If you didn’t catch it yet, read my first post about not being stupid yesterday. This series is a no nonsense approach about compromising situations that may cost you everything.
Disclaimer: I don’t expect everyone to agree with me. That’s okay. Feel free to comment and let me know why you disagree. I may disagree with you further or we may just agree to disagree. That’s okay. Many of the things I’m addressing in my posts are my opinions and my personal rules and philosophies. Do with them what you want.
But here’s what is most important. You’re too important to throw it all away. There aren’t enough of us doing what we do and to lose you becasue of a compromising (stupid) situation makes me angry. The things I write about might “cramp your style.” So what. This world needs you too much. We can’t afford to lose you to sexual misconduct or even just an allegation. Your calling is too precious. We protect the things that are important to us. Likewise, we should be more protective of our callings.
You may not change anything you do after reading this, but hopefully it will cause you to at least rethink the way you approach certain situations. The enemy is looking for ANYTHING to remove you and your influence. Don’t give him an opportunity.
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Good post. I agree. Run from temptation, etc…
My only thought is that you don’t need to apologize for cramping people’s style. Don’t apologize for being direct. Looking at the prophets and God’s voice through others like yourself, they never said, “sorry for possibly hurting your feelings.”
Continue to be clear and direct. All truth from God is good truth. Your are a great leader. Don’t be afraid to be direct without apology; it is Christ-like.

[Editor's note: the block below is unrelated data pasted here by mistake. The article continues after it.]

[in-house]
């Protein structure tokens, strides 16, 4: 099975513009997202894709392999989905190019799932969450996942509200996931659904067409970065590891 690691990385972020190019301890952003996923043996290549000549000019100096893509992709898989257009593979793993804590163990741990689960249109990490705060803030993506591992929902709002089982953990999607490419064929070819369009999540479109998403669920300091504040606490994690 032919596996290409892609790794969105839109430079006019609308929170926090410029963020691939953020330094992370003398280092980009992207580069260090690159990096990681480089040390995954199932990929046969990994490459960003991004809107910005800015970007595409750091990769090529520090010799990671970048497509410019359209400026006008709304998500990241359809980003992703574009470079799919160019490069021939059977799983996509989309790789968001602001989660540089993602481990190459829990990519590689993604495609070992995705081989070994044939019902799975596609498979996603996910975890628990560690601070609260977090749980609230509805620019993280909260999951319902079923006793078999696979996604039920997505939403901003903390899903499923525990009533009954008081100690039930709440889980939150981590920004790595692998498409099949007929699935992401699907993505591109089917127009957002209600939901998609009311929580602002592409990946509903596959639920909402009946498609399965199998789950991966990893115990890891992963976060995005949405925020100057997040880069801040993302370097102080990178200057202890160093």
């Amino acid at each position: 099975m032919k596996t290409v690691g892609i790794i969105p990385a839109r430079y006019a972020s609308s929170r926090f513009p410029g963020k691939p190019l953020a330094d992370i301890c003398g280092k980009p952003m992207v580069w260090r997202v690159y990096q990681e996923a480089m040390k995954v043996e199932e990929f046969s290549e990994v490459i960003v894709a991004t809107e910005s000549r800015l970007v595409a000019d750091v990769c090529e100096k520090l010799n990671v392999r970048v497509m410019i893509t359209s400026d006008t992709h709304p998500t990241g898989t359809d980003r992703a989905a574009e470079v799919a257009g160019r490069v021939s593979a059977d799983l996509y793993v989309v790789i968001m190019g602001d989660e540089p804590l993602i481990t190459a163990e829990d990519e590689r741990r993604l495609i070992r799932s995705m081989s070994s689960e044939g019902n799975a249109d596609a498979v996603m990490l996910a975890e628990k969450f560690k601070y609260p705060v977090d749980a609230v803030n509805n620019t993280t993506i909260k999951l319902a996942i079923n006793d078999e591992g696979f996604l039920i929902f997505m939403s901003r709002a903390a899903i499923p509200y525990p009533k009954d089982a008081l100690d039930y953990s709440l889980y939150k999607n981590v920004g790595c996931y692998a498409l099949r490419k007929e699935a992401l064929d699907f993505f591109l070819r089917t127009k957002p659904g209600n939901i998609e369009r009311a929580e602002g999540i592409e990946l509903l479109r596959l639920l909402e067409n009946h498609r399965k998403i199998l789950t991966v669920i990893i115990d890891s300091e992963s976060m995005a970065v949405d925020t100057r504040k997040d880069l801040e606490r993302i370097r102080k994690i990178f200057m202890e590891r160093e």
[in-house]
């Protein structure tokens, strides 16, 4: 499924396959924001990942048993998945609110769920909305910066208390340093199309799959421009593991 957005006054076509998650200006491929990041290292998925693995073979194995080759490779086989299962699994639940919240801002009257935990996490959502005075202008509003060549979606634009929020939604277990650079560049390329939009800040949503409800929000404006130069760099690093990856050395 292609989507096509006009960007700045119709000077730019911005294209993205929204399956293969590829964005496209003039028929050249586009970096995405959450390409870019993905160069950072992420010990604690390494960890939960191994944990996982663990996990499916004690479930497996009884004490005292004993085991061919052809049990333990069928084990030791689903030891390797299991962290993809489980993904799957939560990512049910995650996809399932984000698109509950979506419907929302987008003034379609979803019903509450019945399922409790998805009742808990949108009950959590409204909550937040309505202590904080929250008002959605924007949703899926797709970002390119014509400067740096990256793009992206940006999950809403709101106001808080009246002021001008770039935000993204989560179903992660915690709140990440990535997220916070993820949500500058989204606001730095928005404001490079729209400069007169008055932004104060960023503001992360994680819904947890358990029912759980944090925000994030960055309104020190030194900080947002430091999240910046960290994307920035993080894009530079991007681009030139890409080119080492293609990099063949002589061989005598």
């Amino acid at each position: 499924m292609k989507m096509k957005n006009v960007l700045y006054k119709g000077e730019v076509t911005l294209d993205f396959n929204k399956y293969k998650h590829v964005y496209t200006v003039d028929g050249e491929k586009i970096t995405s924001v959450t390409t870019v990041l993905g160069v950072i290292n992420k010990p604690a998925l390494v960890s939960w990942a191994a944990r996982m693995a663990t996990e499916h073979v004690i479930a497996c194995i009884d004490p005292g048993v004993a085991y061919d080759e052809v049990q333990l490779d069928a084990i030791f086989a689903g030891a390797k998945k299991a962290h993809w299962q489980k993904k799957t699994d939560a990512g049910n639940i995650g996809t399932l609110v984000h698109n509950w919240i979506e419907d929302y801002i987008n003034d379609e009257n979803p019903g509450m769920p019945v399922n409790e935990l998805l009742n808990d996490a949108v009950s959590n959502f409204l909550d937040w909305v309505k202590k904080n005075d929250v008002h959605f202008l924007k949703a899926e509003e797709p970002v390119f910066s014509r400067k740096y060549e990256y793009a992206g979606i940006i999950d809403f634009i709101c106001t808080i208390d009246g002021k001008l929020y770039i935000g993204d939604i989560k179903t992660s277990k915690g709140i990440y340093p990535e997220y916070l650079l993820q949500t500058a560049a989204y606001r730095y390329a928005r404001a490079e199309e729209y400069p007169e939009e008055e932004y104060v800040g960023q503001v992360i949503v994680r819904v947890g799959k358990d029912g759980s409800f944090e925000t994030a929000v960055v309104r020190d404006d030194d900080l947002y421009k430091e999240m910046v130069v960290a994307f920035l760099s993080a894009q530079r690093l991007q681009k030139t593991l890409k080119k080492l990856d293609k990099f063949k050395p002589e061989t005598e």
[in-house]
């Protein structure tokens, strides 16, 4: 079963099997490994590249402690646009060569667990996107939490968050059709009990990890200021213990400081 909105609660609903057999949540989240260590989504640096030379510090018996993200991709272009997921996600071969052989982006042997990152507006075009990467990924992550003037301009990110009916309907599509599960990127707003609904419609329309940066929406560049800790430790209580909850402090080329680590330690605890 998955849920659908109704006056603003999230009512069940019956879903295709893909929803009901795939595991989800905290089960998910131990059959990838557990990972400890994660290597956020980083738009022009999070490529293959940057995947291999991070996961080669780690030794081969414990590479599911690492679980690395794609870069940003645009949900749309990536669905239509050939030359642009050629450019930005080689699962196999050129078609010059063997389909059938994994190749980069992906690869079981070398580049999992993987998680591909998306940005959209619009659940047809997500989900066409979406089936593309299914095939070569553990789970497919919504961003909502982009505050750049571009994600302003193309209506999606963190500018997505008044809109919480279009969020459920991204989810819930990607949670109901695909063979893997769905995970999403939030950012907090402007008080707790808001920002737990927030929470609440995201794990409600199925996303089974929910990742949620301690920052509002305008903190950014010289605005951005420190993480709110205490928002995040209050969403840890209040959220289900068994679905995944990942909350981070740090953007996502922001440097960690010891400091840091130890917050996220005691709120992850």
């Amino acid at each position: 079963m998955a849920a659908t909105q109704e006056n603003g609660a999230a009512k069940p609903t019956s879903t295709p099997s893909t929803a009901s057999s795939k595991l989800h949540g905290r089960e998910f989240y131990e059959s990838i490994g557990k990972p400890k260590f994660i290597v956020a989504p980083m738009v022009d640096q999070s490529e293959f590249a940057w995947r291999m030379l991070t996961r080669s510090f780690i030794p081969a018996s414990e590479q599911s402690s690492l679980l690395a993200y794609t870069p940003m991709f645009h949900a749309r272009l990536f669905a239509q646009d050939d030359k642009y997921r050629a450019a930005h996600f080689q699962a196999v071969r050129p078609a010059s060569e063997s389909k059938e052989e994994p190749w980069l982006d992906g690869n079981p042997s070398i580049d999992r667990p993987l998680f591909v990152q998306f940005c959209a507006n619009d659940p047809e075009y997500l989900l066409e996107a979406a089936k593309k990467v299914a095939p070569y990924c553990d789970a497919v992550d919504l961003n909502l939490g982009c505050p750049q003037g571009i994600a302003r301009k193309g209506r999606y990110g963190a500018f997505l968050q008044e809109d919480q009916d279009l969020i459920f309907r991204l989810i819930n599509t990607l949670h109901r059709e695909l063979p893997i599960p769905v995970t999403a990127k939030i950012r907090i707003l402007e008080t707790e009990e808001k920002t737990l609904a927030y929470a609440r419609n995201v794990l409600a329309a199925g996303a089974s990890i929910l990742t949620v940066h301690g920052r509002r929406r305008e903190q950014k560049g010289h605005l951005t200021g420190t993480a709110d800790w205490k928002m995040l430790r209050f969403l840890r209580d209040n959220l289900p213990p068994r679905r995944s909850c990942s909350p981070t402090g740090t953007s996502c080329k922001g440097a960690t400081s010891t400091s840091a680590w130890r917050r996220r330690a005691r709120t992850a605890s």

It’s the southerner in me. We’re extra polite and tend to sweeten our words when possible. 🙂
Interested to find out if this series of posts is going to get a lot of traction on a “kidmin” blog.
Most of your readership is probably female (seeing as how the vast majority of kidmin leaders are women) and, I’d imagine, though sexual misconduct is something that we should all avoid… the opinions and personal rules you address will probably be aimed at a male audience.
I’ll definately keep my eyes on the blog, though.
Young guys like us (though, admittedly, some of us are younger than others) need to take this topic seriously as we set the pulse and rhythm for our next few decades in ministry positions.
Thanks for tackling what can be a touchy subject.
.-= Anthony Prince´s last blog ..The Big Announcementâ€¦ a year in advance! =-.
Yeah, several things in my “Don’t be Stupid” will apply more to men than to women, yet there should be some things that apply both ways. What’s that saying to us that at “Don’t be Stupid” series applies to us men most. Hmmmm. I’m actually curious about my demographics here. I’d imagine that there may be more women, but how many more I don’t know. That will be an experiment for another day.
I agree with you 98%. I disagree with the statement, “even just an allegation”. It is impossible to protect ourselves from false allegations. We need to be able to easily refute them, but people will make attacks on you and your character. In fact, as a leader, you need to be aware that you are more in the crosshairs for allegations that will attempt to take you down.
My 2 cents.
Maybe it’s semantics. You can’t always eliminate allegations but you can greatly reduce them. I don’t ride in cars alone with other women (something I’ll talk about tomorrow). If I did decide to ride in a car with a woman, it doesn’t mean I’m having an affair. However, me choosing to do so could open the door for allegations. So, buy creating the rule for myself, I reduce the possibility of both me going down that slippery slope and opening the door for false allegations based on perceptions.
Sorry for the blank comment…hit the return key too quickly. Sorry.
1st Tim. 3:2 says that we should live in a way that allegations should not be able to take root as we live in accountability with those around us (Spouse included).
I know we will be in the crosshairs, but the Armor of God will protect as long as we keep our end of the committed life in Christ. Any compromise (back to the original post by Ryan Frank) can give opportunity for allegations to be brought forth.
Ah. I guess I was arguing semantics, then. You can’t prevent false allegations, but you can insure that they have no soil in which to take root.